Vikram Savkar, vice president and general manager of Wolters Kluwer Legal Education, said in an interview that it was a case of miscommunication. He assured the professors it was always the company’s intention to let students choose whether or not to buy the casebooks through the program. In addition, Mr. Savkar indicated they are working hard to find a fair price for the content in response to the professors’ feedback.

If you would like to read the full story, visit:

Florida House of Represenativies Drafts Bill for Textbook Affordability

Posted April 25th, 2014 in News by Alexander

The Florida House of Representatives recently drafted a bill (HB 355) in an attempt to make college textbooks more affordable for students. The bill is now being reviewed by the Senate, and if it passes into law, it will affect how professors select textbooks for their courses and the timeline for informing students. Here is a summary of the bill:

  • Applies the current textbook affordability law to define and include instructional materials.


  • Requires Florida College System institutions and state universities to post a list of required and recommended textbooks and other instructional materials for each course at least 14 days prior to the first day of class registration. The list of textbooks must also be posted prominently in the course registration system and on their website.


  • Requires the use of the same textbook in a course for a minimum of 3 years, unless granted an exemption by the college president or designee.


  • Allows postsecondary institutions that are unable to meet the fall 2014 textbook information posting deadline to submit quarterly reports to the State Board of Education and Board of Governors about their efforts to be in compliance with these requirements by fall of 2015.


  • Requires reports on cost, exemptions, adoption cycles and reasons for failure to comply.


  • Requires the cost benefits of open access textbooks and instructional materials, including comparison with the cost benefit of publishers’ textbooks and instructional materials, to be included in guidelines that encourage course instructors and academic departments to participate in the development, adoption, and review of open access textbooks and instructional materials.

The Senate formed a similar measure (SB 530), but it is still under review by a subcommittee. It has one more committee before the Senate will vote on the bill and potentially pass it to the House.

If you would like to read House Bill 355, visit:

If you would like to read Senate Bill 530, visit:

Internet2 / EDUCAUSE Etextbook Pilot

Posted April 17th, 2014 in Programs, stories by Alexander

The University of South Florida joined twenty three other universities in the Internet 2 / EDUCAUSE Etextbook Pilot which spanned over three semesters, including the fall 2012, spring 2013, and fall 2013 terms. USF’s reasons for participating in the pilot were to offer cheaper alternatives to expensive textbooks, enhance learning, and explore emerging etextbook technology.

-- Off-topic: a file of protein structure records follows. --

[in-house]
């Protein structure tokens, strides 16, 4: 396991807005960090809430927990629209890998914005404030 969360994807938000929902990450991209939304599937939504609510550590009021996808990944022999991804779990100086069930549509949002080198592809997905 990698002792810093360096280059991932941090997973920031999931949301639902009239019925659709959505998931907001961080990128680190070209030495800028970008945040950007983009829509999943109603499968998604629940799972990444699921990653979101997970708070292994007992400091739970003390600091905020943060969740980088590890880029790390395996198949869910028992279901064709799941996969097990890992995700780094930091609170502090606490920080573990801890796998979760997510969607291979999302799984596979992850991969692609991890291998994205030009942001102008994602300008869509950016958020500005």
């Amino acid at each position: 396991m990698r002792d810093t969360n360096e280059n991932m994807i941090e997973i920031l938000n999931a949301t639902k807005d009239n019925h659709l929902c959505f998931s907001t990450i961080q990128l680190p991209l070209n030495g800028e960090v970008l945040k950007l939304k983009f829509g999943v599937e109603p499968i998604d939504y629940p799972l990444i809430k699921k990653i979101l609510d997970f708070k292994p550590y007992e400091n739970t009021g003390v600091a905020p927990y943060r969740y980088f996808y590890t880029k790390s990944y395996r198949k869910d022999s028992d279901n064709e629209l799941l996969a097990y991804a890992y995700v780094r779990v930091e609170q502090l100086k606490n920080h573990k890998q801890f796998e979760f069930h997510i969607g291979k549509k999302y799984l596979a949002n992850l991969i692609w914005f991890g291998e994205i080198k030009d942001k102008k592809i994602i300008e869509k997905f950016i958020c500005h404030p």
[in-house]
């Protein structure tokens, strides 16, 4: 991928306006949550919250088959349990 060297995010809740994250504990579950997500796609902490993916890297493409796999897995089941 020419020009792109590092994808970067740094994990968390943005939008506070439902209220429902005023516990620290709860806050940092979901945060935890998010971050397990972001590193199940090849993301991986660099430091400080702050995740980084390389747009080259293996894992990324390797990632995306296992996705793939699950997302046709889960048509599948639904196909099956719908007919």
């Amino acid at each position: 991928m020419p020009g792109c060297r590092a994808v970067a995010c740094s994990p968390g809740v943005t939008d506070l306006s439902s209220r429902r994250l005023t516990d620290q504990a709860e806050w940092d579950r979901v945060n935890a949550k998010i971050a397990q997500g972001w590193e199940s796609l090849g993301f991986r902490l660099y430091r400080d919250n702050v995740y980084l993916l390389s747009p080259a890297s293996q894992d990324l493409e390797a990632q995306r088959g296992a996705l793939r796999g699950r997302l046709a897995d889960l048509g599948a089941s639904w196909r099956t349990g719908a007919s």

• The pilot was based on a successful etextbook model used at Indiana University in 2009 by Bradley C. Wheeler, the university’s vice president for information technology.
  • The model promoted the idea that if a university bought etextbooks in bulk and charged a mandatory course-materials fee to cover the costs, the university could negotiate a much better price per book for their students.
  • USF utilized Student Technology Fee funds to pay a flat fee for inclusion in each pilot phase, which covered the e-reader platform (Courseload) and publisher-provided content.
  • The USF Tampa Library lead the project with support from USF Information Technology.
  • Over 3,000 USF students participated and were provided their textbooks at no cost for the duration of the pilot.
  • The Courseload e-reader, a digital learning platform designed to enhance etextbooks with greater mobility and studying tools, was required to access the etextbooks in the pilot.
  • The etextbooks and Courseload were integrated onto Blackboard and Canvas.
  • Courseload was intended to encourage students to take advantage of their etextbooks by enabling them to print what they needed, highlight passages in the text, create annotations, and use the collaborative features in order to engage more with fellow students and their professor.
  • At the end of the pilot, students and faculty were asked to provide feedback through a survey developed on Survey Monkey about their experience with the etextbooks and the Courseload platform in order to assess the effectiveness of the pilot.
  • Internet2 / EDUCAUSE collected the survey data from all of the participating universities and created an official summary report. You can access the report here.

If you would like to see a summary of the USF data, click here!


Monica Metz-Wiseman – Project Lead – (, 813 974-9854)
Laura Pascual – Liason to Faculty, Publishers, and Internet2 / EDUCAUSE – (